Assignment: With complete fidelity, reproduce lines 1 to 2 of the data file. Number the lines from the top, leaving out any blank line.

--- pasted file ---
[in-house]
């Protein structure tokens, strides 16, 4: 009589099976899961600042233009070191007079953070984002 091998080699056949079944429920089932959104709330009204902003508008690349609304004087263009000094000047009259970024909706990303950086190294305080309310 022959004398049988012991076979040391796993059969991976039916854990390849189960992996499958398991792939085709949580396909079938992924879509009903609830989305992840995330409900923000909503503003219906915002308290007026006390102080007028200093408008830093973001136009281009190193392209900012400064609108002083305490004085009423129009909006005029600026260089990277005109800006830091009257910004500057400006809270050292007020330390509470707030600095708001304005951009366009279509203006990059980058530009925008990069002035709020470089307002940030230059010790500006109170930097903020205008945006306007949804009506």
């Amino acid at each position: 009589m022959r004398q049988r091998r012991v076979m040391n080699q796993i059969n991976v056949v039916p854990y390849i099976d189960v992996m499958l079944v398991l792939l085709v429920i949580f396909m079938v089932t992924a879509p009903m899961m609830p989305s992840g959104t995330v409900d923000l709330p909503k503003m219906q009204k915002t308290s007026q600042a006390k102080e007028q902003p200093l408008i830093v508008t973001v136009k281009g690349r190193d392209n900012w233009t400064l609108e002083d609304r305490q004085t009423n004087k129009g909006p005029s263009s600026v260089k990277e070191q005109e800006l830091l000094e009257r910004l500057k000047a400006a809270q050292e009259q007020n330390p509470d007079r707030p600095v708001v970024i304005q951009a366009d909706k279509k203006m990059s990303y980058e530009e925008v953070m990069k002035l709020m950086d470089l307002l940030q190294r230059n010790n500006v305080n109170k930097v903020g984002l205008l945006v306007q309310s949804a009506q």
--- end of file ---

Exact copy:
[in-house]
């Protein structure tokens, strides 16, 4: 009589099976899961600042233009070191007079953070984002 091998080699056949079944429920089932959104709330009204902003508008690349609304004087263009000094000047009259970024909706990303950086190294305080309310 022959004398049988012991076979040391796993059969991976039916854990390849189960992996499958398991792939085709949580396909079938992924879509009903609830989305992840995330409900923000909503503003219906915002308290007026006390102080007028200093408008830093973001136009281009190193392209900012400064609108002083305490004085009423129009909006005029600026260089990277005109800006830091009257910004500057400006809270050292007020330390509470707030600095708001304005951009366009279509203006990059980058530009925008990069002035709020470089307002940030230059010790500006109170930097903020205008945006306007949804009506």